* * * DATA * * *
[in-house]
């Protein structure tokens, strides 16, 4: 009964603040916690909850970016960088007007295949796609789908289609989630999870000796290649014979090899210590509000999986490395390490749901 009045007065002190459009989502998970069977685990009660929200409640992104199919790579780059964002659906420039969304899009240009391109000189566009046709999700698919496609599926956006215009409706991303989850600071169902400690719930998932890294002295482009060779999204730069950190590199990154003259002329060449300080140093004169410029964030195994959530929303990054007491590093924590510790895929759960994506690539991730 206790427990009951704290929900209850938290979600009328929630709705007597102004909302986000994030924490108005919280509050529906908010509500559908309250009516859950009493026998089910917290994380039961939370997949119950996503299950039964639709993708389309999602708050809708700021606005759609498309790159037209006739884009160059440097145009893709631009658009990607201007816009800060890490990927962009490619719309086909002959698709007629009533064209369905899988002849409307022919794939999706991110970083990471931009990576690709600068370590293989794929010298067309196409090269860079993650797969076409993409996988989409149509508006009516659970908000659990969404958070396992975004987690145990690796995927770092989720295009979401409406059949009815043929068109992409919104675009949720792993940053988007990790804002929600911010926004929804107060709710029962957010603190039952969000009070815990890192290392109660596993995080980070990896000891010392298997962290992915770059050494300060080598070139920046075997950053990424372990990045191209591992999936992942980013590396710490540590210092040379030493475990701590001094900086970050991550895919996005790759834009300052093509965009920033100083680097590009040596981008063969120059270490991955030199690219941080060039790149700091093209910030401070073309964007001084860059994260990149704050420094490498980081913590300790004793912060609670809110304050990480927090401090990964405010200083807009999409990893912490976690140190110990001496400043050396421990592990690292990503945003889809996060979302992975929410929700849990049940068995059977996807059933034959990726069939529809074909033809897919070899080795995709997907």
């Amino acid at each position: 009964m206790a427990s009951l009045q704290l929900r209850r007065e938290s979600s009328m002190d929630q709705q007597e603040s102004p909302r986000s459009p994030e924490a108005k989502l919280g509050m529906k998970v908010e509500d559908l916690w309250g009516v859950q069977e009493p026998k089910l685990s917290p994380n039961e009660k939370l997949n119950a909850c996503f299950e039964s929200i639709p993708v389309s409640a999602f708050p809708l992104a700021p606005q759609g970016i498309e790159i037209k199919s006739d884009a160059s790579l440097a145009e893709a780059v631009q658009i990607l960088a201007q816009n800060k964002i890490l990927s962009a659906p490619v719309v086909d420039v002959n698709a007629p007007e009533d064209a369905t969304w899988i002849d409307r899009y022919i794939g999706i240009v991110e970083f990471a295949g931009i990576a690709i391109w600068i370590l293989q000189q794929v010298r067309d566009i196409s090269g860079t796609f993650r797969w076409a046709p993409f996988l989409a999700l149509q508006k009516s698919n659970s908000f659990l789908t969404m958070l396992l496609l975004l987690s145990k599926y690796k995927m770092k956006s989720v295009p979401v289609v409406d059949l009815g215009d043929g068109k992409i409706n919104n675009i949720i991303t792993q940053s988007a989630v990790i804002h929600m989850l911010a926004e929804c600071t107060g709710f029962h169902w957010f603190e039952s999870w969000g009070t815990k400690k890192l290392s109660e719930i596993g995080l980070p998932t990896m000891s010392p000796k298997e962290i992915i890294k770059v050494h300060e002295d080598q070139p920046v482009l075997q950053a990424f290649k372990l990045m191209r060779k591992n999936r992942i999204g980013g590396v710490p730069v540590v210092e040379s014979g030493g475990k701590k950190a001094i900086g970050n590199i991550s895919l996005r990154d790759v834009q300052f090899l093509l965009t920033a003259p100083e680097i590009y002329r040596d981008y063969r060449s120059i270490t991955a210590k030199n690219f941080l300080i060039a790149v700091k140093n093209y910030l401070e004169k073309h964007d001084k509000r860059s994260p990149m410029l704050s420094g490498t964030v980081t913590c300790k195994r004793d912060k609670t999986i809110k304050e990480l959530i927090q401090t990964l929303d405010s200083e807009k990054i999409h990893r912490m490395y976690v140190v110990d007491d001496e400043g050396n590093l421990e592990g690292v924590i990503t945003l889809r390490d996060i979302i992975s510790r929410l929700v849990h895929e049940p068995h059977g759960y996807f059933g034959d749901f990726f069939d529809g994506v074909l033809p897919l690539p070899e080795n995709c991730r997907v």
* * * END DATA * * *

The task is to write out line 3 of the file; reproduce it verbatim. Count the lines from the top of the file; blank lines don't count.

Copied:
């Amino acid at each position: 009964m206790a427990s009951l009045q704290l929900r209850r007065e938290s979600s009328m002190d929630q709705q007597e603040s102004p909302r986000s459009p994030e924490a108005k989502l919280g509050m529906k998970v908010e509500d559908l916690w309250g009516v859950q069977e009493p026998k089910l685990s917290p994380n039961e009660k939370l997949n119950a909850c996503f299950e039964s929200i639709p993708v389309s409640a999602f708050p809708l992104a700021p606005q759609g970016i498309e790159i037209k199919s006739d884009a160059s790579l440097a145009e893709a780059v631009q658009i990607l960088a201007q816009n800060k964002i890490l990927s962009a659906p490619v719309v086909d420039v002959n698709a007629p007007e009533d064209a369905t969304w899988i002849d409307r899009y022919i794939g999706i240009v991110e970083f990471a295949g931009i990576a690709i391109w600068i370590l293989q000189q794929v010298r067309d566009i196409s090269g860079t796609f993650r797969w076409a046709p993409f996988l989409a999700l149509q508006k009516s698919n659970s908000f659990l789908t969404m958070l396992l496609l975004l987690s145990k599926y690796k995927m770092k956006s989720v295009p979401v289609v409406d059949l009815g215009d043929g068109k992409i409706n919104n675009i949720i991303t792993q940053s988007a989630v990790i804002h929600m989850l911010a926004e929804c600071t107060g709710f029962h169902w957010f603190e039952s999870w969000g009070t815990k400690k890192l290392s109660e719930i596993g995080l980070p998932t990896m000891s010392p000796k298997e962290i992915i890294k770059v050494h300060e002295d080598q070139p920046v482009l075997q950053a990424f290649k372990l990045m191209r060779k591992n999936r992942i999204g980013g590396v710490p730069v540590v210092e040379s014979g030493g475990k701590k950190a001094i900086g970050n590199i991550s895919l996005r990154d790759v834009q300052f090899l093509l965009t920033a003259p100083e680097i590009y002329r040596d981008y063969r060449s120059i270490t991955a210590k030199n690219f941080l300080i060039a790149v700091k140093n093209y910030l401070e004169k073309h964007d001084k509000r860059s994260p990149m410029l704050s420094g490498t964030v980081t913590c300790k195994r004793d912060k609670t999986i809110k304050e990480l959530i927090q401090t990964l929303d405010s200083e807009k990054i999409h990893r912490m490395y976690v140190v110990d007491d001496e400043g050396n590093l421990e592990g690292v924590i990503t945003l889809r390490d996060i979302i992975s510790r929410l929700v849990h895929e049940p068995h059977g759960y996807f059933g034959d749901f990726f069939d529809g994506v074909l033809p897919l690539p070899e080795n995709c991730r997907v």